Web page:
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Today's Medal of Honor Moment for 14 December

There are four Medals awarded for this day in our military history.  One from the Indian Campaigns and three from World War Two, one of those posthumous.

Indian Campaigns.  Persistance pays off.

BROGAN, JAMES

Rank and organization: Sergeant, Company G, 6th U.S. Cavalry. Place and date: At Simon Valley, Ariz., 14 December 1877. Entered service at: ------. Birth: Ireland. Date of issue: 9 January 1880. Citation: Engaged singlehanded 2 renegade Indians until his horse was shot under him and then pursued them so long as he was able.

WWII - and the kind of small unit leaders it takes to win wars.

NEPPEL, RALPH G.

Rank and organization: Sergeant, U.S. Army, Company M, 329th Infantry, 83d Infantry Division. Place and date: Birgel, Germany, 14 December 1944. Entered service at: Glidden, Iowa. Birth: Willey, Iowa. G.O. No.: 77, 10 September 1945. Citation: He was leader of a machinegun squad defending an approach to the village of Birgel, Germany, on 14 December 1944, when an enemy tank, supported by 20 infantrymen, counterattacked. He held his fire until the Germans were within 100 yards and then raked the foot soldiers beside the tank killing several of them. The enemy armor continued to press forward and, at the pointblank range of 30 yards, fired a high-velocity shell into the American emplacement, wounding the entire squad. Sgt. Neppel, blown 10 yards from his gun, had 1 leg severed below the knee and suffered other wounds. Despite his injuries and the danger from the onrushing tank and infantry, he dragged himself back to his position on his elbows, remounted his gun and killed the remaining enemy riflemen. Stripped of its infantry protection, the tank was forced to withdraw. By his superb courage and indomitable fighting spirit, Sgt. Neppel inflicted heavy casualties on the enemy and broke a determined counterattack.

NETT, ROBERT B.

Rank and organization: Captain (then Lieutenant), U.S. Army, Company E, 305th Infantry, 77th Infantry Division. Place and date: Near Cognon, Leyte, Philippine Islands, 14 December 1944. Entered service at: New Haven, Conn. Birth: New Haven, Conn. G.O. No.: 16, 8 February 1946. Citation: He commanded Company E in an attack against a reinforced enemy battalion which had held up the American advance for 2 days from its entrenched positions around a 3-story concrete building. With another infantry company and armored vehicles, Company E advanced against heavy machinegun and other automatic weapons fire with Lt. Nett spearheading the assault against the strongpoint. During the fierce hand-to-hand encounter which ensued, he killed 7 deeply entrenched Japanese with his rifle and bayonet and, although seriously wounded, gallantly continued to lead his men forward, refusing to relinquish his command. Again he was severely wounded, but, still unwilling to retire, pressed ahead with his troops to assure the capture of the objective. Wounded once more in the final assault, he calmly made all arrangements for the resumption of the advance, turned over his command to another officer, and then walked unaided to the rear for medical treatment. By his remarkable courage in continuing forward through sheer determination despite successive wounds, Lt. Nett provided an inspiring example for his men and was instrumental in the capture of a vital strongpoint.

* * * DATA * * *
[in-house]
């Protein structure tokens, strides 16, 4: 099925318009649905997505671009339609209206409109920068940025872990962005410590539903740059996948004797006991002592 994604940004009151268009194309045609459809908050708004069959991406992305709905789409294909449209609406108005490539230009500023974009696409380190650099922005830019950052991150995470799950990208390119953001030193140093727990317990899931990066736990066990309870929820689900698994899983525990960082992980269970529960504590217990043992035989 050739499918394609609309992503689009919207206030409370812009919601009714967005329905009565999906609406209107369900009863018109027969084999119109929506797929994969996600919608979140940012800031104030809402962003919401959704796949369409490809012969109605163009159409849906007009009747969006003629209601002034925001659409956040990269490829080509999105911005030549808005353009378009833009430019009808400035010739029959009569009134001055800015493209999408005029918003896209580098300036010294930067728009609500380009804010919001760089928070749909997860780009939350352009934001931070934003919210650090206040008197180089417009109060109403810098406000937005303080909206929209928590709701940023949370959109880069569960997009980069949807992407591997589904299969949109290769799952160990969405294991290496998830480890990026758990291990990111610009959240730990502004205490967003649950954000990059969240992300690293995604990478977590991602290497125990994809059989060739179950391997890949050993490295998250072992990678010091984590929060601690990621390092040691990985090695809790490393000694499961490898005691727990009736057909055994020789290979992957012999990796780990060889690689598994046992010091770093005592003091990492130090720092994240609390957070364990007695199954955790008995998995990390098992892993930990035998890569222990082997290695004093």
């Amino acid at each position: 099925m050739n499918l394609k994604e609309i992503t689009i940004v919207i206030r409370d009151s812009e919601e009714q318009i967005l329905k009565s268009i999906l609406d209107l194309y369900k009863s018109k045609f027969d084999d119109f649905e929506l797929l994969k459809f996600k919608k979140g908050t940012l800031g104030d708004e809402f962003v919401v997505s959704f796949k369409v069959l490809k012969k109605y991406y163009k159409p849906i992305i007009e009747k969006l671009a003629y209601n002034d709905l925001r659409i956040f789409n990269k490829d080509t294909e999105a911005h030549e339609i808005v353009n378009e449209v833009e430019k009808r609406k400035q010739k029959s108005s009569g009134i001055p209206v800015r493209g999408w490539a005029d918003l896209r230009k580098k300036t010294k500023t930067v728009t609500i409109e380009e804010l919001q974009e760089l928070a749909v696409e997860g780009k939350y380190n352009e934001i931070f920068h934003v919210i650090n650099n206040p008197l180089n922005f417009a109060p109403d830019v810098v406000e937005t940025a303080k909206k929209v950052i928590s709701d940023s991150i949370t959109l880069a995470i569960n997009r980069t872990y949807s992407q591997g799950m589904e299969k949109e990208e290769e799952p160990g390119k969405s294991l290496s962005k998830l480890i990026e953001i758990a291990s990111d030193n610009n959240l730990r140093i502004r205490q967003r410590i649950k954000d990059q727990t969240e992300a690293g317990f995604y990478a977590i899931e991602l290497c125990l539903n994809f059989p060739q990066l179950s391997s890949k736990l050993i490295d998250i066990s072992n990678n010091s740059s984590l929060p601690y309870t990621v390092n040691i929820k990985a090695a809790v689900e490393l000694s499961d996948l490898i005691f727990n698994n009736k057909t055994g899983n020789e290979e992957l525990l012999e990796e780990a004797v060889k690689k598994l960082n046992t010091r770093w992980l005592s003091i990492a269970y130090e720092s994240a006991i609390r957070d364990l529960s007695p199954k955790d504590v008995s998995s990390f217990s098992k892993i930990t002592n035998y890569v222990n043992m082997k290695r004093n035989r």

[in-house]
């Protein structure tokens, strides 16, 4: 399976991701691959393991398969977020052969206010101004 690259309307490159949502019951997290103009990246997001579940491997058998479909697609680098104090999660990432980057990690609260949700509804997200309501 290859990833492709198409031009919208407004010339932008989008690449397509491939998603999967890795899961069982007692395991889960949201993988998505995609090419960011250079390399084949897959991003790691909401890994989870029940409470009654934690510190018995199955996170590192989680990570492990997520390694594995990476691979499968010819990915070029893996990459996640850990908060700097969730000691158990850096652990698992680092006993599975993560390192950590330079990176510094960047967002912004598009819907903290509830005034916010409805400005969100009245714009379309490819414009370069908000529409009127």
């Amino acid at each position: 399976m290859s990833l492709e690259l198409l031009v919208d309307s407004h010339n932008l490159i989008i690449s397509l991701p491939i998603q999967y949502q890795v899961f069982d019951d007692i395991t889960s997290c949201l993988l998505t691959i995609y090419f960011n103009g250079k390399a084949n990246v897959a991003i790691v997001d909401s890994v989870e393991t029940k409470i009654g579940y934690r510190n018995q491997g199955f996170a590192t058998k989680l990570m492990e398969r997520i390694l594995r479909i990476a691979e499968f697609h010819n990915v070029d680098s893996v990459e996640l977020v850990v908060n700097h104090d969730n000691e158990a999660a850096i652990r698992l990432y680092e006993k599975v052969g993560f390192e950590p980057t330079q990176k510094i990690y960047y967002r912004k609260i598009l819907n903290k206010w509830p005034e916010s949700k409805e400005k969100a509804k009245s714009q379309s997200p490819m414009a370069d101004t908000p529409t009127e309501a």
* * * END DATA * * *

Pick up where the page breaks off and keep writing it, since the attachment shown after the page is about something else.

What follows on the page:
*THOMAS, CHARLES L.

Citation: For extraordinary heroism in action on 14 December 1944, near Climbach, France. While riding in the lead vehicle of a task force organized to storm and capture the village of Climbach, France, then First Lieutenant Thomas's armored scout car was subjected to intense enemy artillery, self-propelled gun, and small arms fire. Although wounded by the initial burst of hostile fire, Lieutenant Thomas signaled the remainder of the column to halt and, despite the severity of his wounds, assisted the crew of the wrecked car in dismounting. Upon leaving the scant protection which the vehicle afforded, Lieutenant Thomas was again subjected to a hail of enemy fire which inflicted multiple gunshot wounds in his chest, legs, and left arm. Despite the intense pain caused by these wounds, Lieutenant Thomas ordered and directed the dispersion and emplacement of two antitank guns which in a few moments were promptly and effectively returning the enemy fire. Realizing that he could no longer remain in command of the platoon, he signaled to the platoon commander to join him. Lieutenant Thomas then thoroughly oriented him on enemy gun dispositions and the general situation. Only after he was certain that his junior officer was in full control of the situation did he permit himself to be evacuated. First Lieutenant Thomas' outstanding heroism were an inpiration to his men and exemplify the highest traditions of the Armed Forces.
 

*Asterisk indicates posthumous award.